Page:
Impact of new service delivery models on Safety and Quality in Maternal Health Care : Cochrane Review of Midwife-led care
Midwives are primary providers of care for childbearing women around the world. However, there is a lack of synthesised information to establish whether there are differences in morbidity and mortality, effectiveness and psychosocial outcomes between midwife-led and other models of care. This review compares midwife-led models of care with other models of care for childbearing women and their infants. Findings have informed Midwifery 20/20 and maternity policy in USA, Australia and Brazil.
Hatem M, Sandall, J. (Joint First Author and Contact Author) Devane D, Soltani H. Gates,S. (2008) Midwife-led versus other models of care for childbearing women, Cochrane Database of Systematic Reviews 2008, Issue 4. Art. No: CD004667. DOI: 10.1002/14651858.CD004667.pub2.
Sandall J. (2008) Midwife-led versus other models of care for childbearing women: implications of findings from a Cochrane meta-analysis. Evidence Based Midwifery 6(4): 111.
Hatem M, Sandall, J. (Joint First Author and Contact Author) Devane D, Soltani H. Gates,S (2009) Comparaison des modèles de soins obstétricaux dirigés par les sages-femmes à d'autres modèles de soins offerts aux femmes enceintes: une revue systématique Cochrane, Pratiques et organisation des soins, 2009, vol. 40, no4, pp. 267-274.
Sandall,J., Hatem.M., Devane,D., Soltani,H., Gates,S. (2009) Discussion of findings from a Cochrane Review of midwife-led versus other models of care for childbearing women, Midwifery, 25, 8-13, doi:10.1016/j.midw.2008.12.002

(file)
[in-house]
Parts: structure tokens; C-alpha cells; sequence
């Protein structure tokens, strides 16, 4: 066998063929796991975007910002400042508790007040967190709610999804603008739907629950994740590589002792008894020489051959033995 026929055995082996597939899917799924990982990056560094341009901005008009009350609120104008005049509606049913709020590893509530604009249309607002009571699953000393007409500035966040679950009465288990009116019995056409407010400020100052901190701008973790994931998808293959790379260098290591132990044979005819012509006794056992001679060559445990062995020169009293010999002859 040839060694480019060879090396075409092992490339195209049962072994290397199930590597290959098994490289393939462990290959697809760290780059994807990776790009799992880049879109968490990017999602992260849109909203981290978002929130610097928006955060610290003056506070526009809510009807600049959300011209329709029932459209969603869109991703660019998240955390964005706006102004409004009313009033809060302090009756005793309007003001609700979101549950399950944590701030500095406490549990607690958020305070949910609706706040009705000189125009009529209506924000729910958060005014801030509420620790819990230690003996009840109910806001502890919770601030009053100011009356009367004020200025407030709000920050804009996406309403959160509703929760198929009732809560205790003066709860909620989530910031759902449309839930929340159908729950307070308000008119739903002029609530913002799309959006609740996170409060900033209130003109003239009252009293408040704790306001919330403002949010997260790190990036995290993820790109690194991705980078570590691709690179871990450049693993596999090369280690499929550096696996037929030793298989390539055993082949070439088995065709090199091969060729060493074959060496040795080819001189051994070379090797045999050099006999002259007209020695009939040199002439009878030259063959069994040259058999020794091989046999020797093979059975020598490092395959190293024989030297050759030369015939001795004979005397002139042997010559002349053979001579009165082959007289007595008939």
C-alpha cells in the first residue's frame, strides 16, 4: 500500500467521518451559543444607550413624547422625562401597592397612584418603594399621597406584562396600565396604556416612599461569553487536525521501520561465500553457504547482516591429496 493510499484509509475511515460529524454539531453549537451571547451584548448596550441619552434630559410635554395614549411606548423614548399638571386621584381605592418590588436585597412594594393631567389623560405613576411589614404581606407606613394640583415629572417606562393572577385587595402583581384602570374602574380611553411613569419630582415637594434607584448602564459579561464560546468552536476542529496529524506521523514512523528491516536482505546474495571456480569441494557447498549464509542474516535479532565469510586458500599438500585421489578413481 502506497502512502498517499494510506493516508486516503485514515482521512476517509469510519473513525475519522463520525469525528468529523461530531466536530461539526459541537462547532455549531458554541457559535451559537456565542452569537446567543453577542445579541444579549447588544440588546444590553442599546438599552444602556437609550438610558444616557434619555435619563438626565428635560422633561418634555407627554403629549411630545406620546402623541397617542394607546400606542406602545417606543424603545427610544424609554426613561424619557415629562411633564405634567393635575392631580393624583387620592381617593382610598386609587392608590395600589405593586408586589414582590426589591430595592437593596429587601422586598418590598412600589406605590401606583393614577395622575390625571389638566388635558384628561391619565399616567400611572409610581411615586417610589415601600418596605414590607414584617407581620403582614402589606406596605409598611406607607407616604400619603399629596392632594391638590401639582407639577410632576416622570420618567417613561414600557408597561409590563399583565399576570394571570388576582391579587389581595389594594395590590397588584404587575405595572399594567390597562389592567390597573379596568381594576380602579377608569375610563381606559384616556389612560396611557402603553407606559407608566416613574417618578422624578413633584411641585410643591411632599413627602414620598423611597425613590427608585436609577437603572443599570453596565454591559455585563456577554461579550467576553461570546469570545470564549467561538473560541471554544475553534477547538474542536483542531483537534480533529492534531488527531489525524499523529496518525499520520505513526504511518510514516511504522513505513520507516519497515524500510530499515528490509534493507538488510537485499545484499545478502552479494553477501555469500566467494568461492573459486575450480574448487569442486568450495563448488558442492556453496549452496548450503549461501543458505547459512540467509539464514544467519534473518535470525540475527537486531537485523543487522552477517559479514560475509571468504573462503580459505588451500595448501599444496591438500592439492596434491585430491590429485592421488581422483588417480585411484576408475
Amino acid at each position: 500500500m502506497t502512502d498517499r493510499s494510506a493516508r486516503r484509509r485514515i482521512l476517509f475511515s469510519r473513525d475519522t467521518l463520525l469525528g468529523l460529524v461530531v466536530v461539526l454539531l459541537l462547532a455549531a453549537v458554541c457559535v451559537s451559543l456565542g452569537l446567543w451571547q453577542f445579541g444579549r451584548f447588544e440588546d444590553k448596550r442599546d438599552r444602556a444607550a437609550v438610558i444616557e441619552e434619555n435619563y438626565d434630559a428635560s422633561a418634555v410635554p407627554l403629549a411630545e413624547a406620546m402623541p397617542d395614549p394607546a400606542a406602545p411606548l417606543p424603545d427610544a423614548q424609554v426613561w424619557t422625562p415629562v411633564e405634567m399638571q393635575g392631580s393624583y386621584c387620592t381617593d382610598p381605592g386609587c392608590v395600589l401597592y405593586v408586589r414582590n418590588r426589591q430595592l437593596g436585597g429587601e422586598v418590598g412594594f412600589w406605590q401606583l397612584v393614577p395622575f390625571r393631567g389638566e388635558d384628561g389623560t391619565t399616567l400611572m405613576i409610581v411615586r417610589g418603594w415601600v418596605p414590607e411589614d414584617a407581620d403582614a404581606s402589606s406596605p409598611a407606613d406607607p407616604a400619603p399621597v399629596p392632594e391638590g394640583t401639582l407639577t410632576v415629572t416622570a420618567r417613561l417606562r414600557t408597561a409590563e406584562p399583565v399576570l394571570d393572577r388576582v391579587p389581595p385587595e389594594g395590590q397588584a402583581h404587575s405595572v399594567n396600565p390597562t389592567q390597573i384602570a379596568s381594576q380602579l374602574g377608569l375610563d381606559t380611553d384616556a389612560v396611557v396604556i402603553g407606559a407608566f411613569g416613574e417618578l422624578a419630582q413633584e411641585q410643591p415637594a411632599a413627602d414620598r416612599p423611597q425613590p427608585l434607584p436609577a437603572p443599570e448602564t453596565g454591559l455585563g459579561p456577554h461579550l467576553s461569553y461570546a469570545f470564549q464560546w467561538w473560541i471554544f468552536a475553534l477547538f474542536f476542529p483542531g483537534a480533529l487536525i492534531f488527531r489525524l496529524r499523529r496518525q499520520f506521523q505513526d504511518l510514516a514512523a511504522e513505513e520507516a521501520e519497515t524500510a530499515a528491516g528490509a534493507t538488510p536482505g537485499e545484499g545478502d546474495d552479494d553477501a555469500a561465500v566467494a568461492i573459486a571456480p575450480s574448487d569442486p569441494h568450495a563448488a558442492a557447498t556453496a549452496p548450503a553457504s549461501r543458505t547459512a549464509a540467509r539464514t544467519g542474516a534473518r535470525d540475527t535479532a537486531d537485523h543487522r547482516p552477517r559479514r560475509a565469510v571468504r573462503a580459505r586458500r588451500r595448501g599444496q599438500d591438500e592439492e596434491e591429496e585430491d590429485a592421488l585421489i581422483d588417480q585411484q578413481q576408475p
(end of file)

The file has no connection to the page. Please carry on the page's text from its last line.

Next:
“article most likely to change clinical practice” and has been summarized in the DynaMed Weekly Update 270109. Hatem M, Sandall, J. (Joint First Author and Contact Author) Devane D, Soltani H. Gates,S. (2008) Midwife-led versus other models of care for childbearing women, Cochrane Database of Systematic Reviews 2008, Issue 4. Art. No: CD004667. DOI: 10.1002/14651858.CD004667.pub2.
Sandall,J. Devane,D. Soltani,H. Hatem,M. Gates,S. (2010) Improving Quality and Safety in Maternity Care: The Contribution of Midwife-Led Care, Journal of Midwifery and Women’s Health, Vol. 55, Issue 3, Pages 255-261.
Theme 3 Assessing the Impact of Innovative Health Technologies
The advancement of medical care is, in large part, driven by clinicians and patients who, respectively, develop and undergo novel healthcare technologies. However, as such technologies develop and are translated into mainstream clinical care, their short and long-term safety can be hard to gauge.
Managing technique-centred innovations in healthcare and impact of safety and quality of care including patient experience In order to better understand the safety and quality of such innovations, this project explores the development, diffusion, governance and impact of technique-centred innovations at Trust level. The findings from this study will both contribute to the theoretical discussions surrounding the development and translation of technique-centred innovation in healthcare, and provide the basis for developing a best practice model for its assessment and governance.
Finlay,S. Sandall,J. (2009) Assessing the safety, quality, and patient experience of technique-centred innovations in healthcare, Report to the King’s College Hospital, PSSQ.